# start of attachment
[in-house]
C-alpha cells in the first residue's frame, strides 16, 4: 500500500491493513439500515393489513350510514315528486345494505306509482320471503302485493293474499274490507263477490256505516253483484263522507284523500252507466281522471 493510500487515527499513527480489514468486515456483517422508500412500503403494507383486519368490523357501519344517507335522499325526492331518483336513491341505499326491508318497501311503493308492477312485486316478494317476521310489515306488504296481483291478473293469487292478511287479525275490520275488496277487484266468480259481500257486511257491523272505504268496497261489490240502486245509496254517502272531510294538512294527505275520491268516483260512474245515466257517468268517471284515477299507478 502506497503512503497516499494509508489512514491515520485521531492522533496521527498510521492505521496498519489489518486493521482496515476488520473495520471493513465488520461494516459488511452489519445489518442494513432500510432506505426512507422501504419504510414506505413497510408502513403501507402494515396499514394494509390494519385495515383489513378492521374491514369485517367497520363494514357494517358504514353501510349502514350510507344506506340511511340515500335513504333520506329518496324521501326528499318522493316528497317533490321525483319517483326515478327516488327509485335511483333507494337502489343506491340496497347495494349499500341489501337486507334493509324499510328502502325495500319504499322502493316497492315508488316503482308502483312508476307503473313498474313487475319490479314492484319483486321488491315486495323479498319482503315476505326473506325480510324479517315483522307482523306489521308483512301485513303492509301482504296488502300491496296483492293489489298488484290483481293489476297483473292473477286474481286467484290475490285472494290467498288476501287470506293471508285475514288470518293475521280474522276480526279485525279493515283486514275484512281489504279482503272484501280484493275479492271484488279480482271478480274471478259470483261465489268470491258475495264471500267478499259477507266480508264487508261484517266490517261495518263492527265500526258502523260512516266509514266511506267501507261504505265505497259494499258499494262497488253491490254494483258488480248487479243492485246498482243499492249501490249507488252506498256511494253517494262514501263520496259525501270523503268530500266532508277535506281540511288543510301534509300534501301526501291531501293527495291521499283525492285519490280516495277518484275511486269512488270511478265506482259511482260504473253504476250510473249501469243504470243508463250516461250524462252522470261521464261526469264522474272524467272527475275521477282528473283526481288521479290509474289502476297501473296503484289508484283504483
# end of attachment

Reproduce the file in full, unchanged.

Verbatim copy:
[in-house]
C-alpha cells in the first residue's frame, strides 16, 4: 500500500491493513439500515393489513350510514315528486345494505306509482320471503302485493293474499274490507263477490256505516253483484263522507284523500252507466281522471 493510500487515527499513527480489514468486515456483517422508500412500503403494507383486519368490523357501519344517507335522499325526492331518483336513491341505499326491508318497501311503493308492477312485486316478494317476521310489515306488504296481483291478473293469487292478511287479525275490520275488496277487484266468480259481500257486511257491523272505504268496497261489490240502486245509496254517502272531510294538512294527505275520491268516483260512474245515466257517468268517471284515477299507478 502506497503512503497516499494509508489512514491515520485521531492522533496521527498510521492505521496498519489489518486493521482496515476488520473495520471493513465488520461494516459488511452489519445489518442494513432500510432506505426512507422501504419504510414506505413497510408502513403501507402494515396499514394494509390494519385495515383489513378492521374491514369485517367497520363494514357494517358504514353501510349502514350510507344506506340511511340515500335513504333520506329518496324521501326528499318522493316528497317533490321525483319517483326515478327516488327509485335511483333507494337502489343506491340496497347495494349499500341489501337486507334493509324499510328502502325495500319504499322502493316497492315508488316503482308502483312508476307503473313498474313487475319490479314492484319483486321488491315486495323479498319482503315476505326473506325480510324479517315483522307482523306489521308483512301485513303492509301482504296488502300491496296483492293489489298488484290483481293489476297483473292473477286474481286467484290475490285472494290467498288476501287470506293471508285475514288470518293475521280474522276480526279485525279493515283486514275484512281489504279482503272484501280484493275479492271484488279480482271478480274471478259470483261465489268470491258475495264471500267478499259477507266480508264487508261484517266490517261495518263492527265500526258502523260512516266509514266511506267501507261504505265505497259494499258499494262497488253491490254494483258488480248487479243492485246498482243499492249501490249507488252506498256511494253517494262514501263520496259525501270523503268530500266532508277535506281540511288543510301534509300534501301526501291531501293527495291521499283525492285519490280516495277518484275511486269512488270511478265506482259511482260504473253504476250510473249501469243504470243508463250516461250524462252522470261521464261526469264522474272524467272527475275521477282528473283526481288521479290509474289502476297501473296503484289508484283504483